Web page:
FDIC Reportedly Mulls Shifting Larger-Than-Usual Portion Of Bank Collapse Costs To Big Lenders

The Federal Deposit Insurance Corporation, or FDIC, which is staring at about $23 billion in costs from recent bank collapses, is reportedly mulling to shift a larger-than-usual portion of the burden to the biggest banks in the U.S.

What Happened: Officials are considering to limit the strain on community lenders by moving an outsize portion of the expense toward big lenders, reported Bloomberg, citing people with knowledge of the matter.

Such a move is likely to add to what already may be multibillion-dollar tabs, apiece, for the likes of JPMorgan Chase & Co JPM, Bank of America Corp BAC and Wells Fargo & Co WFC, the report added.

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Special Assessment: FDIC has said it plans to propose a special assessment on the industry in May to raise a $128 billion deposit insurance fund that's set to take hits following the recent collapses of Silicon Valley Bank and Signature Bank SBNY, the report stated.

JP Morgan and Bank of America did not immediately respond to Benzinga's requests for comment, while Wells Fargo and FDIC said they did not have a comment.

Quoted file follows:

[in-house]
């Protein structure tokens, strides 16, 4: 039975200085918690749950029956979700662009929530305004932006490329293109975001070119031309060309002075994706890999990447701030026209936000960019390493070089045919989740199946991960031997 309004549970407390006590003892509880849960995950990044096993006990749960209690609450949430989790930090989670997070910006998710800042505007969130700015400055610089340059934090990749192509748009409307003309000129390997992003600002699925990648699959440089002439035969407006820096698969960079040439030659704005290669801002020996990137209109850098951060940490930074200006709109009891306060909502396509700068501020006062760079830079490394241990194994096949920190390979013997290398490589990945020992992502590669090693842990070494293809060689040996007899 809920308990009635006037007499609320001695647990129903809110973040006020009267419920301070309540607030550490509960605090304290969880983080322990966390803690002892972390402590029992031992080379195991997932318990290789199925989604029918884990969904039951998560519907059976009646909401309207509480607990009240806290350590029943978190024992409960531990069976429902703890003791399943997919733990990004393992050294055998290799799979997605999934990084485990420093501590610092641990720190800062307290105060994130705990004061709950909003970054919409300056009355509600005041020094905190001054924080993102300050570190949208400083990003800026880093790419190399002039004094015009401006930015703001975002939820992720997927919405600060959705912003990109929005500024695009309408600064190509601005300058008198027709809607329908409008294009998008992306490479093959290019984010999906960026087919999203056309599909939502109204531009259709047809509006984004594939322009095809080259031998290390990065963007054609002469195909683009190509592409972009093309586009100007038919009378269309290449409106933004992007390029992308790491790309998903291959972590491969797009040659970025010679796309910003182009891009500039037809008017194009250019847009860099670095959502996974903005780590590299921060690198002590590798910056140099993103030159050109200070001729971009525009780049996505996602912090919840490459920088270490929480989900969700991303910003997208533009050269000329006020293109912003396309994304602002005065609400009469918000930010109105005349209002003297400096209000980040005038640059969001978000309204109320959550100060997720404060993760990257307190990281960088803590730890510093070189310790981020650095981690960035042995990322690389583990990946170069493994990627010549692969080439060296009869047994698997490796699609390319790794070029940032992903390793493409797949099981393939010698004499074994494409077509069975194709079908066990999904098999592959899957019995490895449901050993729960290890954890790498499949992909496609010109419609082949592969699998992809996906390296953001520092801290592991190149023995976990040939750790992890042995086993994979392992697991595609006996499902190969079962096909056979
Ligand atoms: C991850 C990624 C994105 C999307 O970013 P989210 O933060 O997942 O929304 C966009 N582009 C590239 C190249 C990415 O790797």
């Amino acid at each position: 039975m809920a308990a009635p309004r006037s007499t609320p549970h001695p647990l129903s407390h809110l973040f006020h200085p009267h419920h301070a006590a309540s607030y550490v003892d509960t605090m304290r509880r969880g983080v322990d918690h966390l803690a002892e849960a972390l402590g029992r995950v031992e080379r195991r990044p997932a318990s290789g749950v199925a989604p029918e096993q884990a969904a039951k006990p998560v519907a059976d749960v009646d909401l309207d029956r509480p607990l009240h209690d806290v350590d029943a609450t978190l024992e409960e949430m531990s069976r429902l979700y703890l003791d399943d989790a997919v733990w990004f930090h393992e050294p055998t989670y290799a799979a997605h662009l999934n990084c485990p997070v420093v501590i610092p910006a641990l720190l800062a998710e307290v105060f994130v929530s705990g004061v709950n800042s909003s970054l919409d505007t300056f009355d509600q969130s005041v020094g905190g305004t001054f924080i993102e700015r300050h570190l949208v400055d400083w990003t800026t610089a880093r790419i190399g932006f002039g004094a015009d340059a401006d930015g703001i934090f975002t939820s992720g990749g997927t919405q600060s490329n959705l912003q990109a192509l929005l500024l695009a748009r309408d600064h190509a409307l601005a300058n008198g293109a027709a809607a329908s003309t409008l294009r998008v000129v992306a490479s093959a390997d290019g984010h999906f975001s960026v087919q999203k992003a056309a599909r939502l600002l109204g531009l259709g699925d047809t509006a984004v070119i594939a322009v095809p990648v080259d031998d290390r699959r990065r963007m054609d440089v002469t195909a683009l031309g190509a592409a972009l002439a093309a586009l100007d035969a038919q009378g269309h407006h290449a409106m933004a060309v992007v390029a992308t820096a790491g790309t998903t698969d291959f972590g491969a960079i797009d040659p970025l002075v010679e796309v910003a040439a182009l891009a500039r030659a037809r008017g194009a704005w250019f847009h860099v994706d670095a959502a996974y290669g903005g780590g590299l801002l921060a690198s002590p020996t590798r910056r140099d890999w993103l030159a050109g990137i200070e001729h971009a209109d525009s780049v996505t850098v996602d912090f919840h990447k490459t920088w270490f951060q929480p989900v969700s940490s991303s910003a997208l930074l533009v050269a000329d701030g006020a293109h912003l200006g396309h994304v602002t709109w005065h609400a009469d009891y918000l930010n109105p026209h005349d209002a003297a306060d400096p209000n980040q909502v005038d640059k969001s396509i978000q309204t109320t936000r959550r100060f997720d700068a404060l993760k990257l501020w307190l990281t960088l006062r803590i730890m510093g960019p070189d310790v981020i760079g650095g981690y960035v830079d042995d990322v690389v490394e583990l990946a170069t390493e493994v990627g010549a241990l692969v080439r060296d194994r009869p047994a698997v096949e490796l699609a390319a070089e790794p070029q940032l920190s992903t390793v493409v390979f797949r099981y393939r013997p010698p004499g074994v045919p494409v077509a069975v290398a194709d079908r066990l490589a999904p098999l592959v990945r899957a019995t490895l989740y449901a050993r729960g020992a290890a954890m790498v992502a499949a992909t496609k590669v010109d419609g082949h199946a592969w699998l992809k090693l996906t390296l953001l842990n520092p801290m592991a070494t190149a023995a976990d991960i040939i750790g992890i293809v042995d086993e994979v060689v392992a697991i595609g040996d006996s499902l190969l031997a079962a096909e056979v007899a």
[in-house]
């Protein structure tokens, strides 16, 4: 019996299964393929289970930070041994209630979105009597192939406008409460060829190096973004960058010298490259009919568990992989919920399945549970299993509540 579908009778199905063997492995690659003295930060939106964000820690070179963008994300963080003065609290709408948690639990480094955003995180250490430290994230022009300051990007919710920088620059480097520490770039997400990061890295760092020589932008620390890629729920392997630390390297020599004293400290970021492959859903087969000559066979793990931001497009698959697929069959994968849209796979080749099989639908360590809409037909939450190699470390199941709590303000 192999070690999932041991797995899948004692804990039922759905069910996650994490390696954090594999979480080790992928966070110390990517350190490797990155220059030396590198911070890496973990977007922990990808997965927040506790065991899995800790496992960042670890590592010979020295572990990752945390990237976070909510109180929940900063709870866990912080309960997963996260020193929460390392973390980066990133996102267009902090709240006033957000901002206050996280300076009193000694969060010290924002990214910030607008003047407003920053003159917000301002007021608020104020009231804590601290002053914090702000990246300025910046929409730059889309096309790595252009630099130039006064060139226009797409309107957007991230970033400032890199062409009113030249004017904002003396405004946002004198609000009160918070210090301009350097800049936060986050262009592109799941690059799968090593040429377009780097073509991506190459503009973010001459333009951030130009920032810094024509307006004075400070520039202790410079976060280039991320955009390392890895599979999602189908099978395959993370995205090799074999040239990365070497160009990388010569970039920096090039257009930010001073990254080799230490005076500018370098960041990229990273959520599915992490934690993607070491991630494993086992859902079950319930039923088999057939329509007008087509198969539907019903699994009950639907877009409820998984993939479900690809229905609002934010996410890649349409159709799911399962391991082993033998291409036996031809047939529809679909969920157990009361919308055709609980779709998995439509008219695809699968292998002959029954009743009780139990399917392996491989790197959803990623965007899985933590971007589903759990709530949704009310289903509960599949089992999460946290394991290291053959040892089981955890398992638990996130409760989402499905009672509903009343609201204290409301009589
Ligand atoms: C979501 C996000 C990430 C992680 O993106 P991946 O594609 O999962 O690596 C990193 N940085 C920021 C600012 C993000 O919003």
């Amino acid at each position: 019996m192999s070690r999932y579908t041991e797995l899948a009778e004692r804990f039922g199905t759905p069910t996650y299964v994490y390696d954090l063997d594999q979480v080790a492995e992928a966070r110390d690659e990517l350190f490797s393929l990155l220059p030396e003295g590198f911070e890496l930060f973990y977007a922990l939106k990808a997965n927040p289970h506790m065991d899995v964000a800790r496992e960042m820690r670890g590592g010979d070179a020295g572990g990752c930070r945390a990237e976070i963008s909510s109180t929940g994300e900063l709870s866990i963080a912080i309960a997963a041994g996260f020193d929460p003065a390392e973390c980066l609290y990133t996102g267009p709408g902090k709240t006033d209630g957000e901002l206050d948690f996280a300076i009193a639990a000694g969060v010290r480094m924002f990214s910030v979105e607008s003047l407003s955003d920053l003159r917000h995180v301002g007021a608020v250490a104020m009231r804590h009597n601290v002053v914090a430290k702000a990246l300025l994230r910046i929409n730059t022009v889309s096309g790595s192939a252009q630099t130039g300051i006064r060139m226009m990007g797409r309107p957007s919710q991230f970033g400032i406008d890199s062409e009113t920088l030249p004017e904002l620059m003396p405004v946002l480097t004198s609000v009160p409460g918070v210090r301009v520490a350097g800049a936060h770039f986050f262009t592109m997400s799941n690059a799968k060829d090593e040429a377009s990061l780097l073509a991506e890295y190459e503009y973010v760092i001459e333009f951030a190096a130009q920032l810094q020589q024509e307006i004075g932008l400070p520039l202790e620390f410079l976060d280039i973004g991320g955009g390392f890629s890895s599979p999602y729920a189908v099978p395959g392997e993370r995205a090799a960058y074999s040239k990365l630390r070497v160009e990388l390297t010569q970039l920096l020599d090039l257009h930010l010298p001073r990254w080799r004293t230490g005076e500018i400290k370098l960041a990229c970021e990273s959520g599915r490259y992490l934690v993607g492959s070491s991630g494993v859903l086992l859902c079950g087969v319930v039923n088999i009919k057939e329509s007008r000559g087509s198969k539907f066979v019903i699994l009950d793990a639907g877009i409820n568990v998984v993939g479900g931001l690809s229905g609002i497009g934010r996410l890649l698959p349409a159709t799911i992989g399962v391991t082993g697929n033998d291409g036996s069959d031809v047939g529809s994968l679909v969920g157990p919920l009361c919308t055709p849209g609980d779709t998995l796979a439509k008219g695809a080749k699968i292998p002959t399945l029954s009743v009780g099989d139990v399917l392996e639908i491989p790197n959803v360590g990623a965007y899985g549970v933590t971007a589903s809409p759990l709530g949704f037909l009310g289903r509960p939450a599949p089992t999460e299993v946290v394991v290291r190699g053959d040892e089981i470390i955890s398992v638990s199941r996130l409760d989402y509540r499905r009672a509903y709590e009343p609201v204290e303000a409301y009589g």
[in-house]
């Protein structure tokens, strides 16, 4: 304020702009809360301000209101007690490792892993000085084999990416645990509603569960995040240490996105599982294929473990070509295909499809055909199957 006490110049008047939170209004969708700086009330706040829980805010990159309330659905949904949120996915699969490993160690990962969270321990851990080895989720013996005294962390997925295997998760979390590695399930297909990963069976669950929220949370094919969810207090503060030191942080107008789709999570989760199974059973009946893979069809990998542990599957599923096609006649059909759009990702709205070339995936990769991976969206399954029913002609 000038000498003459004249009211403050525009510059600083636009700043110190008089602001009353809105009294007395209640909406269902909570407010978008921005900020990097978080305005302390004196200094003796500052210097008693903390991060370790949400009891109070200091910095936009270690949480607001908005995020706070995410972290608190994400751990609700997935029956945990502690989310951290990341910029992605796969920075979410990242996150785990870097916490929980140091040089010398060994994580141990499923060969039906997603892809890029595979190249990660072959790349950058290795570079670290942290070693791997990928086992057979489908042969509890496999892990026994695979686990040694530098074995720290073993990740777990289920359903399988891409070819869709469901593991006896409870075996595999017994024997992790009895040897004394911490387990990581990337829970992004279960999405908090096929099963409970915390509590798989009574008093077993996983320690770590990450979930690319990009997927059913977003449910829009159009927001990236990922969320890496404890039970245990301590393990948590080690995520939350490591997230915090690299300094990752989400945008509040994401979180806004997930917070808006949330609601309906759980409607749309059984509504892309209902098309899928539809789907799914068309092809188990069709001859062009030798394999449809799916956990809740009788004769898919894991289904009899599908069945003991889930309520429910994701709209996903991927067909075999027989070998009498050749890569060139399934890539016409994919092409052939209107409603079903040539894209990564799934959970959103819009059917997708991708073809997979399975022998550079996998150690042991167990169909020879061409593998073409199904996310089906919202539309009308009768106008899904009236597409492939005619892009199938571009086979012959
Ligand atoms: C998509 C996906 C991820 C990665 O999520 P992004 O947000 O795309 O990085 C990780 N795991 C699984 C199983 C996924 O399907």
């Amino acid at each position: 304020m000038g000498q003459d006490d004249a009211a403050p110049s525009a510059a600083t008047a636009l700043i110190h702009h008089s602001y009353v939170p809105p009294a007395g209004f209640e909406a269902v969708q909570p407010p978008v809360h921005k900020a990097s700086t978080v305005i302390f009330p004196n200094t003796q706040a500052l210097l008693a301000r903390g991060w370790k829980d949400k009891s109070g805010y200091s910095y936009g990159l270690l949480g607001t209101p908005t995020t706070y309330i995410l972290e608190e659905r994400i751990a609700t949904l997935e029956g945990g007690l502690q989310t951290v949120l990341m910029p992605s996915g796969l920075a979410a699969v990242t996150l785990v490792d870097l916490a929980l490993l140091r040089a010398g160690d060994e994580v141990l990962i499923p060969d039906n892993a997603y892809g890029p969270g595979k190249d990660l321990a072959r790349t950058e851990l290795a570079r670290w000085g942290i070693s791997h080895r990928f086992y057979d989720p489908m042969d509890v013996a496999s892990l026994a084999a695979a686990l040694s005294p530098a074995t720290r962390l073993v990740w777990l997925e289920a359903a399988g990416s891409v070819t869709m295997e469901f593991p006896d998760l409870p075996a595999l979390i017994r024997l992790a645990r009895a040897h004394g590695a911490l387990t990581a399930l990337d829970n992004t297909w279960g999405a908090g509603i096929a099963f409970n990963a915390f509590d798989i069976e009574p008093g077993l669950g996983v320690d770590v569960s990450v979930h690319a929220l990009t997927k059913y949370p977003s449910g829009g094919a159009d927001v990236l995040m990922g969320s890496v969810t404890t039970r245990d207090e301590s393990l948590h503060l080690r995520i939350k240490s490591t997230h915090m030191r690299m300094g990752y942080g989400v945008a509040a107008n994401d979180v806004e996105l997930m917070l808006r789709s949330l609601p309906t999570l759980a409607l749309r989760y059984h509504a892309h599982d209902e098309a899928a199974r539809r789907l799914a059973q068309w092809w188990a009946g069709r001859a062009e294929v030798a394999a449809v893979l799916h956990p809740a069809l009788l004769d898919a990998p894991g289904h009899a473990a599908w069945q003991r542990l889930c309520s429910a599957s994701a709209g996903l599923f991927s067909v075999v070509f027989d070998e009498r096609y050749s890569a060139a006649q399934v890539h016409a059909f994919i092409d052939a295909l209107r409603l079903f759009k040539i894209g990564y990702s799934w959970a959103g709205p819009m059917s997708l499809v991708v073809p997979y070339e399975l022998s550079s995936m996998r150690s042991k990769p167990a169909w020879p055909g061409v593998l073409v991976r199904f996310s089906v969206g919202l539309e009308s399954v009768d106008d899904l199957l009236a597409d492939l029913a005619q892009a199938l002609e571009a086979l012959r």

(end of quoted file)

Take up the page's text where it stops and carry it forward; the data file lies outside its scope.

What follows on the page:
It is noteworthy that when the FDIC's main fund takes a blow, the agency can impose a special assessment to accelerate the process of refilling its coffers, according to the report. FDIC Chairman Martin Gruenberg said at a hearing on Wednesday, "We have the discretion to tailor that assessment to the institutions that most directly benefited."

The FDIC has estimated the cost of the failure of Silicon Valley Bank to its Deposit Insurance Fund (DIF) to be approximately $20 billion while it estimates the cost of the failure of Signature Bank to to be approximately $2.5 billion.

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Posted In: NewsMarketsFDICFederal Deposit Insurance CorporationMartin GruenbergSilicon Valley Bank
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